Crnogorcevic (89′ – +0/-5 : +5/-0 : +5/-5) A tale of two halves for AMC. The second half she did all the good things she does off the ball; pressed hard, passed well, and pushed the Pride backline out of shape.

In the first half? She was a damn trainwreck.

Remember the two lost goals on the diagram above? At LEAST one of those was AMC’s. Her finishing was appalling all match, but in the first three-quarters of an hour in Orlando she couldn’t hit water if she fell out of a boat. For a forward, and for the “best of the rest” forward who will be expected to lead the line after May 1? That’s just not acceptable.

This season is AMC’s to take, and this season is key for her both now and going forward. If she can begin scoring consistently this year she could have a long and successful time here. But she has to do that. Another season of 14% conversion rates and it will be time to move on.

Lussi (1′ – No rating) Pure timewasting.

Foord (92′ – +3/-3 : +3/-0 : +6/-0) I was kind of surprised by how little Foord did, given the buzz about her from this match, other than…score a goal and assist on the second. Is that ridiculous? Yes ,but it brings up how I think she’s becoming something of a poacher. She seldom seems to run to any specific purpose other than putting the biscuit in the basket.

And y’know what? That’s fine, provided she can get the service. A clever and consistent poacher is a beautiful thing.

Could easily have had a brace, by the way, had she been able to get a little redirection touch onto Heath’s 59th minute service. Great run, but well defended.

Weber (1′ – No rating) More timewasting.

Heath (+6/-5 : +7/-0 : +13/-5) Vintage Heath, and a fine drink that is. I want to call her out in particular for her relentlessness, because in the 90th minute Marta made a terrific run into the guts of the Portland defense…and Heath caught her just shy of the Portland 18-yard-stripe and dispossessed her. That’s hard work, damn hard work; most attackers could have been forgiven for loafing back to make up numbers at that point.

But that’s not Heath. And that’s why she’s Heath.

Sinclair (+11/-2 : +2/-1 : +13/-3) Just another day at the office for the Quiet Professional. Sinclair was perhaps the most obvious absence when the Thorns dropped back in the second half, and her PMR reflects that. All the usual positives; passing, marking, tackling, and generally controlling the attack.

Horan (+16/-1 : +3/-2 : +19/-5) My pick for Woman of the Match; Great Horan-level work on both sides of the ball.

Boureille (72′ – +9/-3 : +8/-0 : +17/-3) Fine work from Cee Bee, who was a destroyer of nearly Henryesque proportions. Did some pretty passing work in the first half, particularly, along with all the good defending. If Boureille plays at this level all season she will be huge for the Thorns’ defense.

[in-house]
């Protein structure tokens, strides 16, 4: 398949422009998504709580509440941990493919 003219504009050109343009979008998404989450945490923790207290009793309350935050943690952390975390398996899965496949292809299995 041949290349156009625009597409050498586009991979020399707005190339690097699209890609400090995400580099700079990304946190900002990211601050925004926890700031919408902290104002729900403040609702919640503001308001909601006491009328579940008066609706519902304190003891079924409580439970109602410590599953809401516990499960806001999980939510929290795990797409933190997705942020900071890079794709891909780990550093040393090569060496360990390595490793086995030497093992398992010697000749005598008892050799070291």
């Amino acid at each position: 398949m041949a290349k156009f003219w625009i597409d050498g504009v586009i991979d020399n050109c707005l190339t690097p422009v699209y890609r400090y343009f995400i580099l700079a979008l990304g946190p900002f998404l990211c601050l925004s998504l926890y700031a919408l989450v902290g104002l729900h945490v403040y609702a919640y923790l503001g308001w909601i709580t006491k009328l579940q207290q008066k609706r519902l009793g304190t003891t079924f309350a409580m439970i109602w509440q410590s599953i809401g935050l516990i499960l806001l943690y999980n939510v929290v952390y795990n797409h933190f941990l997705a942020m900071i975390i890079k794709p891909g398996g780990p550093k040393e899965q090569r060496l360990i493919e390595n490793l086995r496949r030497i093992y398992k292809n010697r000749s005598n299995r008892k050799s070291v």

Brynjarsdottir (18′ – No rating) I barely noticed she was on the pitch, which says things about both the game state and the Thorns midfield in the second half.

Carpenter (+9/-3 : +2/-8 : +11/-11) Fierce, active, and relentless hounding Orlando attackers in the first half, Carpenter was the worst exposed of the Portland defenders by the second half retreat. By the 68th minute she was getting brutally skinned by Marta purely on soccer smarts. Given their relative pace Carpenter should never be caught out by the Brazilian, but the wily veteran simply outthought her.

I have to wonder if there’s a conditioning issue, as well, given Carpenter’s long W-League and busy Matildas calendar. Not a bad game, but a trifle concerning.

Sonnett (+6/-2 : +4/-4 : +10/-6) Relatively easy day for Emily Sonnett. Orlando didn’t seriously test her, Kat Reynolds and Ellie Carpenter did a lot of work beside her, and she kept her head on and made no appalling goofs.

Reynolds (+5/-3 : +3/-1 : +8/-4) Much the same can be said for Reynolds; nothing heroic, but nothing appalling, and that’s all this match needed.

Klingenberg (+9/-2 : +2/-1 : +11/-3) Probably the most visible thing Kling did in this one was make Farmer Morgan ride the nose plow – that’s the picture at the top – and piss off her former national teammate, but overall she had a good match, particularly in the first half. Tough defending, good service, didn’t get caught upfield (much). Well played.

Franch (+0/-0 : +3/-4 : +3/-4) Got enormous luck on Morgan’s two woodwork misses, but also had a fine take in the 76th minute as well as the massive stop on Morgan’s late run.

Coach Parsons: Here’s Parsons quoted in the Stumptown match report: “I think the hard thing for us, and it showed, is that when things get comfortable we can take our foot off, and in this league you can’t do that […] as soon as we took our foot off, we allowed them back in.”

Hunh? That’s your team out there, coach. YOU’RE supposed to decide whether they take their foot off, right? Not them. Were you screaming at them to push up and press and they were ignoring you and jakin’ it? If so that’s something you all need to discuss. But if not, who gets to own that slacking off?

up next: the Red stars

Give credit where it’s due: Parsons’ team looked ready on Sunday. But finishing and in-game consistency appear to be issues that will need to be worked on before the next match.

Chicago is being discussed as a potential top-two finisher this season. Sam Kerr in her ownself is a massive load, and won’t be content to get pushed around for half a game the way Morgan and Marta were.

The Thorns have two more games to take advantage of the U.S. internationals, so nine points from the first three matches? That would seem to be a not-unreasonable expectation.


John Lawes

I've been writing about Thorns FC ever since the inaugural season - first at Slide Rule Pass, and then at Stumptown Footy - and have been a fan and player of the game for a couple of decades.